It’s not unusual for employers to conduct criminal background checks during the hiring process. But the University of Akron has taken this to a surprising new level. The Ohio school now reserves the right to require any prospective faculty, staff, or contractor to submit a DNA sample, which genetic-testing experts say makes it the first employer in the nation to take such an extreme and potentially intrusive step.
The new policy, which says a “DNA sample for purpose of a federal criminal background check” may be collected, took the campus by surprise after it was announced last week. An adjunct faculty member has resigned in protest and is contemplating a lawsuit, and the local chapter of the American Association of University Professors says that genetic testing violates a collective bargaining agreement.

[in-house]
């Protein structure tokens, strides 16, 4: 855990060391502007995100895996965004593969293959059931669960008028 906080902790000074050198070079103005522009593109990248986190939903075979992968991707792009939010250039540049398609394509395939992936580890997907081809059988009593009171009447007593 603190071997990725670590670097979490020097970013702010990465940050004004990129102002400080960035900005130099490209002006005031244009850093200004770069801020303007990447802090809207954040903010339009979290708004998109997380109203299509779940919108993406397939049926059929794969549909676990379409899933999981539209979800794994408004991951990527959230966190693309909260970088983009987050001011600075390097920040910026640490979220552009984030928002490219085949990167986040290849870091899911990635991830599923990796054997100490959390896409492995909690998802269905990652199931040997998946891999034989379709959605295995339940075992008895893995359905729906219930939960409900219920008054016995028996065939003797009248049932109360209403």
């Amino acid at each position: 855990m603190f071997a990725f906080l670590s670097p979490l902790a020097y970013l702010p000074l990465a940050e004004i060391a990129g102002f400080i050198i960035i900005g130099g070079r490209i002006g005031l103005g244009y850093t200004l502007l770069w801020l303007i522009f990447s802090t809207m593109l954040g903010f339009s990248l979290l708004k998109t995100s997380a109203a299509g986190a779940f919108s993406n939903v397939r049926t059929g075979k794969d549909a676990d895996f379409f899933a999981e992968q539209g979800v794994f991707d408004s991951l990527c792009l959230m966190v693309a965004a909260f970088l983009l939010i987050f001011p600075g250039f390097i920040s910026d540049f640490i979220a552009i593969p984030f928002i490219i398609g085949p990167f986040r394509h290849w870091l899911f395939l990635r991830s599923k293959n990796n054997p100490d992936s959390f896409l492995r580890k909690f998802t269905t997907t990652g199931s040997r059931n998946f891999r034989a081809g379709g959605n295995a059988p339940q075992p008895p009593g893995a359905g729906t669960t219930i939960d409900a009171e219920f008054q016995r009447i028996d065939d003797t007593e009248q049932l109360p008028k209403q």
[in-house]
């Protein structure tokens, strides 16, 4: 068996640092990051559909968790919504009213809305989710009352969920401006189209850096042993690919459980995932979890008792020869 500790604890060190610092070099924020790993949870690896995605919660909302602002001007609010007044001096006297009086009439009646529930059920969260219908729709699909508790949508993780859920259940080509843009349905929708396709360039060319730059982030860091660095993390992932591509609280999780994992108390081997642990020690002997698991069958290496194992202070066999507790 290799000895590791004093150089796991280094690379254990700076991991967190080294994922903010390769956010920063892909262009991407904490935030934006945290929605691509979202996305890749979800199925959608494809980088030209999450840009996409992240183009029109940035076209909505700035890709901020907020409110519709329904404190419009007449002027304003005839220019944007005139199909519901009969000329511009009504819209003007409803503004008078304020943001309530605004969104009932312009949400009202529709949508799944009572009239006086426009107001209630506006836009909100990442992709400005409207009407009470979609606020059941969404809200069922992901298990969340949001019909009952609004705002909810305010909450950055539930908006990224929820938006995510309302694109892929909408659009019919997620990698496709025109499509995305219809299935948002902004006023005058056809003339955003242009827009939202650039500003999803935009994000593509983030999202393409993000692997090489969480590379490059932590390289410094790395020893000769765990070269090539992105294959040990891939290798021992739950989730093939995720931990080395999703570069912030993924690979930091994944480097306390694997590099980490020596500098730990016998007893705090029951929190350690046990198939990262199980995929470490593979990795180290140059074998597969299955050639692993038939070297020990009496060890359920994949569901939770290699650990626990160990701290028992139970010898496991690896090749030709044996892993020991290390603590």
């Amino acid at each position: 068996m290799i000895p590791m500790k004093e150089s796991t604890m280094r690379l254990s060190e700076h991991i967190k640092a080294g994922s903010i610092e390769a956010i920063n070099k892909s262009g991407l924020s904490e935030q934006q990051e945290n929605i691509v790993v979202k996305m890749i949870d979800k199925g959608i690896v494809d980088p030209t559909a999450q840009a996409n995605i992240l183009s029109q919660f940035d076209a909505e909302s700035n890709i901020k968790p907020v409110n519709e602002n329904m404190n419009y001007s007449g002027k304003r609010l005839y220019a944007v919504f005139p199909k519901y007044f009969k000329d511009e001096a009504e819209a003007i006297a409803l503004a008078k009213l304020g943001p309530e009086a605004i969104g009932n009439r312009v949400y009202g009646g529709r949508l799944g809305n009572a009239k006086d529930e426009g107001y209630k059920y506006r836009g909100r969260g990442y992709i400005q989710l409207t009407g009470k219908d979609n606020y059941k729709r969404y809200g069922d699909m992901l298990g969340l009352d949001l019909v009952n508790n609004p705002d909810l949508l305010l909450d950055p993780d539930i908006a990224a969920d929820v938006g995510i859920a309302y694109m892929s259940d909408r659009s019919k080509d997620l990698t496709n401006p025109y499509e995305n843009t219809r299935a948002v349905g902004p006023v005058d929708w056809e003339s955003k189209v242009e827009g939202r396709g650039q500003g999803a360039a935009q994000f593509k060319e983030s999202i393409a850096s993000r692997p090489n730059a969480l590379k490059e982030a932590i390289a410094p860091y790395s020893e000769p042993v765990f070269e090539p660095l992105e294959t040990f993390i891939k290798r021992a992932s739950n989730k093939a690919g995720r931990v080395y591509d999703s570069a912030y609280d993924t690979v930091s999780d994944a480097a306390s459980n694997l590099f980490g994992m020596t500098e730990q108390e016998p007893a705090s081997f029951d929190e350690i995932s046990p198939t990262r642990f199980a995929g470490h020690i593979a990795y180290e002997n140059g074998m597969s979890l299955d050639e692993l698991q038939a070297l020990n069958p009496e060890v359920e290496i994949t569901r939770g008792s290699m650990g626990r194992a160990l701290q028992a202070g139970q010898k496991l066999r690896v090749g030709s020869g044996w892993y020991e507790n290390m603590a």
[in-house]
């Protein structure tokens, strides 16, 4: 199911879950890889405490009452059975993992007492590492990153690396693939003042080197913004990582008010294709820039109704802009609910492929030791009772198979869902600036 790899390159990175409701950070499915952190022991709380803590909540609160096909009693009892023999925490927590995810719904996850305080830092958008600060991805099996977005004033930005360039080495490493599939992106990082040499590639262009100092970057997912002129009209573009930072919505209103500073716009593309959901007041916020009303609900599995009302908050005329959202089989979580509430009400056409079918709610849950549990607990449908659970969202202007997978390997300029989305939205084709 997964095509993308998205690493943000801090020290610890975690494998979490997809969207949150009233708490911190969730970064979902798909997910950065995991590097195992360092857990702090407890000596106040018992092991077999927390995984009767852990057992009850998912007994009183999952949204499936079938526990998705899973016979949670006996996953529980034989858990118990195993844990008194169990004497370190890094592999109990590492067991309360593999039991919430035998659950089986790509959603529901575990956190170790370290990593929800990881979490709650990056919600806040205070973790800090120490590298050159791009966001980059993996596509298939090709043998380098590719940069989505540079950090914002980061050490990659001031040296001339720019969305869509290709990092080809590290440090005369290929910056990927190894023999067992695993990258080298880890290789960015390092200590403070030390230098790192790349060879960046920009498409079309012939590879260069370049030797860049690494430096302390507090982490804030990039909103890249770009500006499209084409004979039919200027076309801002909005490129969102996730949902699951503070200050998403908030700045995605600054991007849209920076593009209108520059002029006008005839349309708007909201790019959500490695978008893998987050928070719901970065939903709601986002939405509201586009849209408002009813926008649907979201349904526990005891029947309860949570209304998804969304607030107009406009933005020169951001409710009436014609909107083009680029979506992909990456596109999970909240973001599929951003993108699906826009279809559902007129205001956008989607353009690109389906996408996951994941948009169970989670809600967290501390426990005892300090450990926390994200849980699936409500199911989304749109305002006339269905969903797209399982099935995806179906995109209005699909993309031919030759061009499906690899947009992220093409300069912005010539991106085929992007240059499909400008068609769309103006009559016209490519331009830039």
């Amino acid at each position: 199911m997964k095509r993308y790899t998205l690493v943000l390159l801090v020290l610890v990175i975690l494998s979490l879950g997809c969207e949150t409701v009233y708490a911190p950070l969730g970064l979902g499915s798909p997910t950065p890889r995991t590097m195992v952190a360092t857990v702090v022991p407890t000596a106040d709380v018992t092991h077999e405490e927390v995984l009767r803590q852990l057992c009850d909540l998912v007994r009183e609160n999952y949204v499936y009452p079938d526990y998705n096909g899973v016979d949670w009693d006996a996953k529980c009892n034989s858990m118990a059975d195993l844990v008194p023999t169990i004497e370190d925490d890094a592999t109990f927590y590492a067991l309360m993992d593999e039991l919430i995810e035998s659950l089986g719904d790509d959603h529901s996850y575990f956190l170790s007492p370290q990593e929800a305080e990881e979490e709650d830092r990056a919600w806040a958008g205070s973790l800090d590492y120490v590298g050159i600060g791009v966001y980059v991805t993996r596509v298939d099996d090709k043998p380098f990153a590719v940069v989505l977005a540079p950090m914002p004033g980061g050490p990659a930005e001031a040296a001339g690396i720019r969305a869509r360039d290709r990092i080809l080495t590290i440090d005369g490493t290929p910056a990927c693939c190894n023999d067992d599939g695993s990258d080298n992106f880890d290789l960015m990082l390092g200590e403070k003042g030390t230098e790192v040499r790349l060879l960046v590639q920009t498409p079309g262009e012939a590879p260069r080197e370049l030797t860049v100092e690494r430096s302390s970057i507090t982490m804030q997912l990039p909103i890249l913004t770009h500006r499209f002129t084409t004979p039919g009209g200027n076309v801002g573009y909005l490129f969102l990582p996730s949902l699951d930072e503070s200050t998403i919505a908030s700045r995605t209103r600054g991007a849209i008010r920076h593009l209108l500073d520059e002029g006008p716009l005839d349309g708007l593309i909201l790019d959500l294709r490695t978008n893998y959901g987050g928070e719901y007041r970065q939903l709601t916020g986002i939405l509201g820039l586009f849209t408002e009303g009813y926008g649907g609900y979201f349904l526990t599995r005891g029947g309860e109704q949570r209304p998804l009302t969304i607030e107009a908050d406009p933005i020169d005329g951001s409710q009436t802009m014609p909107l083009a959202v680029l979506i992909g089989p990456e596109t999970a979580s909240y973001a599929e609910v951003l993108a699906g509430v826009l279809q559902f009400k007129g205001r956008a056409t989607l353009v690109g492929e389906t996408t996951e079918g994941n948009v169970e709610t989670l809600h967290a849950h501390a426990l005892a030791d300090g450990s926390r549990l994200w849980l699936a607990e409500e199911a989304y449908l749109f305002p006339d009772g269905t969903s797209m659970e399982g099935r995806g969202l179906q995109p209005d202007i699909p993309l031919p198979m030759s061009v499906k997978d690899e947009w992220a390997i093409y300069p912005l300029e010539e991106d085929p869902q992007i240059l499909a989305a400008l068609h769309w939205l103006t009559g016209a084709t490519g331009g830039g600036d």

“At any number of levels, it’s alarming,” says Stephen Aby, a professor of bibliography who is the past president of Akron’s AAUP chapter. “It’s awfully broad. It gives them the discretion to do fingerprinting or DNA testing as they see fit.”
Adopting the policy, which the university’s board of trustees did in time for the fall semester, appears to violate a federal law that takes effect on November 21 called the Genetic Information Nondiscrimination Act, better known as GINA. It also could conflict with the Americans with Disabilities Act.